But there seems to be a pattern emerging here really. Very little sign of effective Ukrainian military presence on the ground. We've seen them on the skies, helicopters and jets a lot of the day, and still at the airfield near Kramatorsk.

But we actually went to another village near Kramatorsk or Pachokina (ph) where we saw a quite remarkable scene. It appears that a column of Ukrainian armor -- and these aren't anybody. These are a 25th paratrooper division, considered to be some of the best troops, in fact, that Ukraine should even have, came into this village. Now, we don't see this ourselves, but we heard from a number of residents, claimed that they had shot in the air as they came through. And even they may have damaged a car, at some point as they traveled. That caused significant local anger.

And then, the -- many people in that village came out and flooded around the vehicles, making it impossible for them to move. And there were lengthy discussions, at that point. A local police chief came down, a veteran from the soviet war in Afghanistan, all together trying to work this out.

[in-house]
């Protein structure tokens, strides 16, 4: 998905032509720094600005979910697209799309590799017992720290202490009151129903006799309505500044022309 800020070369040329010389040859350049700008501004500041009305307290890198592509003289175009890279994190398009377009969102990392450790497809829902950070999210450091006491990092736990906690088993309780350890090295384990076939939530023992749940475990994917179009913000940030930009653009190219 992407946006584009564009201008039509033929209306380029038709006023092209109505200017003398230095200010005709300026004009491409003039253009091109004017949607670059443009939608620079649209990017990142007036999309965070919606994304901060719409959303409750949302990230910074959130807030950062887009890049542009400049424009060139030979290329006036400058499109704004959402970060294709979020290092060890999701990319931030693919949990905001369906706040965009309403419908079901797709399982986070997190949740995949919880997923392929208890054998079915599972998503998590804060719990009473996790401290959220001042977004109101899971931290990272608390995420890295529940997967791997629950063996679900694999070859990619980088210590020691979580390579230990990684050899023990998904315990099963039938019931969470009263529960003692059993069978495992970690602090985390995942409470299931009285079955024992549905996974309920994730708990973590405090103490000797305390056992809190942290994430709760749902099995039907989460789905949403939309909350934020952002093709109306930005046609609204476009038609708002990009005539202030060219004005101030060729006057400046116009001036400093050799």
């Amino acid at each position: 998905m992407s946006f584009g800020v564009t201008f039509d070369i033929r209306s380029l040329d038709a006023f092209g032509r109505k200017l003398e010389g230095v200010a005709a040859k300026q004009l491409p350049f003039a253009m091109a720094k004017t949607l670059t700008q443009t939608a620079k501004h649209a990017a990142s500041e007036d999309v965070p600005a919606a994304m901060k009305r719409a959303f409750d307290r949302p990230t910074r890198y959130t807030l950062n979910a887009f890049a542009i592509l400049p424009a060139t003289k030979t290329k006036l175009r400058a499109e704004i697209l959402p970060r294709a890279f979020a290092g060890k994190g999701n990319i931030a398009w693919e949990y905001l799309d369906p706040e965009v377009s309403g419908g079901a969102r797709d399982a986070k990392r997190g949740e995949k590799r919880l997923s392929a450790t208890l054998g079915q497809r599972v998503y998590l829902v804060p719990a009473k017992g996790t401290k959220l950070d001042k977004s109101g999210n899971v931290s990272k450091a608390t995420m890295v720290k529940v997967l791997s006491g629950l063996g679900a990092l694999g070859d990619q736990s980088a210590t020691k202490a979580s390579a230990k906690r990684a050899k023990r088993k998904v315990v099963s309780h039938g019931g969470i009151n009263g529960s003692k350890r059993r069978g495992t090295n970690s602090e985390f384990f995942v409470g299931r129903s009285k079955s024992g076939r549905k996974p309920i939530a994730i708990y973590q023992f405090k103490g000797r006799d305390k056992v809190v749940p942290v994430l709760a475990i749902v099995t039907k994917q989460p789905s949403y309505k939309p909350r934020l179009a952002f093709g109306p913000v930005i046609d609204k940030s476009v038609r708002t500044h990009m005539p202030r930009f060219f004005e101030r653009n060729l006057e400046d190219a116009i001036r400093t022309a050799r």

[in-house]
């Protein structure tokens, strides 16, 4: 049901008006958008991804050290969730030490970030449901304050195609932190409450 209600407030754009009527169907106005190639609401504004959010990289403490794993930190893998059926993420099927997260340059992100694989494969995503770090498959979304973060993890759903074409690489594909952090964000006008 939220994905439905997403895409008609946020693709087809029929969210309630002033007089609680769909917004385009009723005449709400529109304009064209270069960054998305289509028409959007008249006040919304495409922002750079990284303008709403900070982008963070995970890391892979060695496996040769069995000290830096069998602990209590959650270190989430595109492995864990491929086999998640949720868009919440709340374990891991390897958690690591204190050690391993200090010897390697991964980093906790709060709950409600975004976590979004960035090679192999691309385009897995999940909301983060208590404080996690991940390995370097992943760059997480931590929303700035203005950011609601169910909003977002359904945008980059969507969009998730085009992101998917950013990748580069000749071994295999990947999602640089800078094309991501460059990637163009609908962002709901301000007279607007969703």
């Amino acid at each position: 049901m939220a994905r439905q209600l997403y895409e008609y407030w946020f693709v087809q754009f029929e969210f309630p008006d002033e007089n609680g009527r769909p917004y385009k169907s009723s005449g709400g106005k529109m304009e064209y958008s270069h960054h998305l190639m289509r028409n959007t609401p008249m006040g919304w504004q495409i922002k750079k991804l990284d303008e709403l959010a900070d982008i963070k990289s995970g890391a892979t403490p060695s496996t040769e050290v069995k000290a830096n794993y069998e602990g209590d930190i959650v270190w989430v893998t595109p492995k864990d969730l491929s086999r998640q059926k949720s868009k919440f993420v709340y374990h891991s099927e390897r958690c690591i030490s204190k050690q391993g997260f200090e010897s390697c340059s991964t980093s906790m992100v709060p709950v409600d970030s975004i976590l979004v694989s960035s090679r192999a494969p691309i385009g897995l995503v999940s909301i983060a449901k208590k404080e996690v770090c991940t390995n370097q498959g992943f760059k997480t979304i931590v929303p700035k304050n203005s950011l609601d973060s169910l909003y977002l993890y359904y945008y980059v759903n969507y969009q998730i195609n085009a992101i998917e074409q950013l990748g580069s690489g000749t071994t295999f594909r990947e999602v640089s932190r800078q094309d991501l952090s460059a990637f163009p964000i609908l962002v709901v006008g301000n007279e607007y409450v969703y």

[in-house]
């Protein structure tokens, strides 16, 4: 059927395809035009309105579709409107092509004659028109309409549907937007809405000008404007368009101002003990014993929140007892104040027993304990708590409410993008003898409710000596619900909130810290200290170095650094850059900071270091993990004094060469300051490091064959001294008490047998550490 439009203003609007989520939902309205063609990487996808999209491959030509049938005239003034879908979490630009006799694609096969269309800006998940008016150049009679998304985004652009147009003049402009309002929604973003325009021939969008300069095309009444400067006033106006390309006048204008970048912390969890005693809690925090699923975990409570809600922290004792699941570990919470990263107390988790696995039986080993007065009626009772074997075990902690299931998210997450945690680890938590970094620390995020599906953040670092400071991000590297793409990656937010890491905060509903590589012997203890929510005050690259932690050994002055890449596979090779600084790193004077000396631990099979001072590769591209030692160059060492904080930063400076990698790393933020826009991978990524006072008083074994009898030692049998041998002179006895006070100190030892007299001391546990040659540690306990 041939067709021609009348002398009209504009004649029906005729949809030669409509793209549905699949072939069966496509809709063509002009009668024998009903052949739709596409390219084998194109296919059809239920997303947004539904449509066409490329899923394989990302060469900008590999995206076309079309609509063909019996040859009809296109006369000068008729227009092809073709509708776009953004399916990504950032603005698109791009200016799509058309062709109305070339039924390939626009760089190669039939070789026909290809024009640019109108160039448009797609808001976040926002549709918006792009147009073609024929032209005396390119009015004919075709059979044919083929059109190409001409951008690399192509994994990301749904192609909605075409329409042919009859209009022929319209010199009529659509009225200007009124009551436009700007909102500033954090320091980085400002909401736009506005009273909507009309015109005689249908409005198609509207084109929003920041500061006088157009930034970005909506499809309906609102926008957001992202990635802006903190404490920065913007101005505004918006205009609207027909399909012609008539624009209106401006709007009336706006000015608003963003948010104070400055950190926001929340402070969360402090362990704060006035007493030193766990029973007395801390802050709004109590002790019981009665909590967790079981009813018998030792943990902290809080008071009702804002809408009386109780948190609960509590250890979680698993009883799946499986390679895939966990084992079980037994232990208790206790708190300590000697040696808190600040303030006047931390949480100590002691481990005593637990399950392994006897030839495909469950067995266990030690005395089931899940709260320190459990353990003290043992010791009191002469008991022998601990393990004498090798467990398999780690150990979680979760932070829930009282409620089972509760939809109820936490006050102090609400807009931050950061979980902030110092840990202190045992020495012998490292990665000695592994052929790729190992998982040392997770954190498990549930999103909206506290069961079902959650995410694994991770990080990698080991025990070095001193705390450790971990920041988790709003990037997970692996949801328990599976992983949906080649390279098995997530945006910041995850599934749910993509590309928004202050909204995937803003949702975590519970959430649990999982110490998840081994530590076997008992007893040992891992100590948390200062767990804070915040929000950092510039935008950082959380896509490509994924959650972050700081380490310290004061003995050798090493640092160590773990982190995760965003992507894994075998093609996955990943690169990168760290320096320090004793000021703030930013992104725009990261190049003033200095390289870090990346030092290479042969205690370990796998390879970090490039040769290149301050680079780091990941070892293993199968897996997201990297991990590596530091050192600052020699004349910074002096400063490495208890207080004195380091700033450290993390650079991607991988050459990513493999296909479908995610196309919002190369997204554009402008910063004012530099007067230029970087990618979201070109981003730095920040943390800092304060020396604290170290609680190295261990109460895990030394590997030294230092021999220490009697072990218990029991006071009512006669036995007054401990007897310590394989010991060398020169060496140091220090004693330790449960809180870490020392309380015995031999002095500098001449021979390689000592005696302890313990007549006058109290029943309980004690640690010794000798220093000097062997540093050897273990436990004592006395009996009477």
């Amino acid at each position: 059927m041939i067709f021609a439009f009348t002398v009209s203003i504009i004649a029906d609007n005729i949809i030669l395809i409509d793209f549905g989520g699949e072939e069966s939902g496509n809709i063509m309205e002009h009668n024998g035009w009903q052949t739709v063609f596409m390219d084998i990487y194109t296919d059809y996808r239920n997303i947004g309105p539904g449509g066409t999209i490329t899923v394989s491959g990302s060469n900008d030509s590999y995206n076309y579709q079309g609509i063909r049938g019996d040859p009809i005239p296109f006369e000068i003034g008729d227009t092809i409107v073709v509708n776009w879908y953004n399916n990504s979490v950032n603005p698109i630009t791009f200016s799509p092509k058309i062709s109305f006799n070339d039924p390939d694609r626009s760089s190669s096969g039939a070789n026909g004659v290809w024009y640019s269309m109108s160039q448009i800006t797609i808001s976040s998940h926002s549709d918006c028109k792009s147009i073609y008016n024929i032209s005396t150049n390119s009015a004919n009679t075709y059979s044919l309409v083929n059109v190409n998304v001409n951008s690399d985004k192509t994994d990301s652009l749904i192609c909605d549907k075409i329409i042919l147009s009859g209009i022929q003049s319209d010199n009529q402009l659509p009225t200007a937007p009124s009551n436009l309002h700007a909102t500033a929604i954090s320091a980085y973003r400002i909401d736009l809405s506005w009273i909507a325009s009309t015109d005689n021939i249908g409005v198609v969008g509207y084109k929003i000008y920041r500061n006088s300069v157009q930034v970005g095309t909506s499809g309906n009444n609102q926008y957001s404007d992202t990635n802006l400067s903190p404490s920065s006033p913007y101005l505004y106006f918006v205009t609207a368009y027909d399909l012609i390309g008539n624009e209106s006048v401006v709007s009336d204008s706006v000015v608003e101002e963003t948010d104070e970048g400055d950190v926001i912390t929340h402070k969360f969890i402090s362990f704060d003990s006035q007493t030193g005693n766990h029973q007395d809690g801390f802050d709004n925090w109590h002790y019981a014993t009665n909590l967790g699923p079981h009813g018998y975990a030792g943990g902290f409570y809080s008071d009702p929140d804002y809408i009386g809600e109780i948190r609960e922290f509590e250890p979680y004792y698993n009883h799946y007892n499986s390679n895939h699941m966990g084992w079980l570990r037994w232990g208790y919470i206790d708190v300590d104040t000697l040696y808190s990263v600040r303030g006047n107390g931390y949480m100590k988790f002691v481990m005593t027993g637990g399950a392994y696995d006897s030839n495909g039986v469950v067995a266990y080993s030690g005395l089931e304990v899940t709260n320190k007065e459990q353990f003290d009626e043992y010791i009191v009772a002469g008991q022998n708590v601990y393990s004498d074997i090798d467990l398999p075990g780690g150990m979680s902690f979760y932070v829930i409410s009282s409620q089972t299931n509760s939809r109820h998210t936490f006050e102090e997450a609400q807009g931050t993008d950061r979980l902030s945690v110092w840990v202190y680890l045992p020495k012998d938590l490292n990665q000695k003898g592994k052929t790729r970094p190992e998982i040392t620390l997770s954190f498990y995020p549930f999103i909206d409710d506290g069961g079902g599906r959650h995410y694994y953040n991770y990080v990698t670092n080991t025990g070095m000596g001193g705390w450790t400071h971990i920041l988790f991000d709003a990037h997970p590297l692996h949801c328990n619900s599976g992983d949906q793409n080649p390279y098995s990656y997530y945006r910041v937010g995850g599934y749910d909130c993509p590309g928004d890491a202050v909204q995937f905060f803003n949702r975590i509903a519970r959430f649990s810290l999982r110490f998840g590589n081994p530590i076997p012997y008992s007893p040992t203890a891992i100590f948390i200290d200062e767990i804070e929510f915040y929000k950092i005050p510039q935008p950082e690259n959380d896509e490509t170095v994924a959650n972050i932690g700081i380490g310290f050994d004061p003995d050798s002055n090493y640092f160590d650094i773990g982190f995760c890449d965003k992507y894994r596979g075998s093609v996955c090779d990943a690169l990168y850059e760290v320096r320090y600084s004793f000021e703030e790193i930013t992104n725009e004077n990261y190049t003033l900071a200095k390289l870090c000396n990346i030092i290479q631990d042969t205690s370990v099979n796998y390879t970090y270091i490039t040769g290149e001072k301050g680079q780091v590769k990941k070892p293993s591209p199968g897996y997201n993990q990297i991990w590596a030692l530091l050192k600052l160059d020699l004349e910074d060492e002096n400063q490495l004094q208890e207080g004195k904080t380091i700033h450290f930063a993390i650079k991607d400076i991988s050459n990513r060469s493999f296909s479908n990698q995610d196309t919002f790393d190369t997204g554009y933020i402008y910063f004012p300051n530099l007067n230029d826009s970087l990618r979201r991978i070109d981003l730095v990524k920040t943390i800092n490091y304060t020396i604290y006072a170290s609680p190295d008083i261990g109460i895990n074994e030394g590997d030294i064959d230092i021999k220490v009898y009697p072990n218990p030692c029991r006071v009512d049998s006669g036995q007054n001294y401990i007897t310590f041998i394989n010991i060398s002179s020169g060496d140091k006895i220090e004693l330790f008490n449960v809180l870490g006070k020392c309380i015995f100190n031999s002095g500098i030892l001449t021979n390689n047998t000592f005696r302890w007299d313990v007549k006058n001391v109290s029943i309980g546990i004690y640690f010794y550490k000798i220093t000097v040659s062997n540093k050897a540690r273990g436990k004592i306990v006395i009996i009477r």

And then, eventually, a decision was made between what's calling itself now, the Donetsk people's army. And that's pretty much sort of the less prepared part of the pro-Russian militants we've seen here. They had a discussion which they agreed the Ukrainian troops would take the kind of firing blocks out of their AK-47 assault rifles. We saw them put them all into a large plastic bag, hand them over, and would then be allowed to leave.

We didn't see, actually, the column finally depart but the atmosphere had calmed down somewhat. But it is just quite remarkable to see what should be the Ukrainian shock troops, so to speak, run into a village, meet such local resistance and then, effectively, give up -- Wolf.

BLITZER: Yes, because, as you say -- I was watching you earlier today on CNN's "NEW DAY" and you were in front of one of those Ukrainian tanks and there were a lot of people on top of the tank. But you say it was peacefully handed over from Ukrainian troops, or at least one Ukrainian soldier, to these pro-Russian demonstrators, if you will. Is that what I was seeing?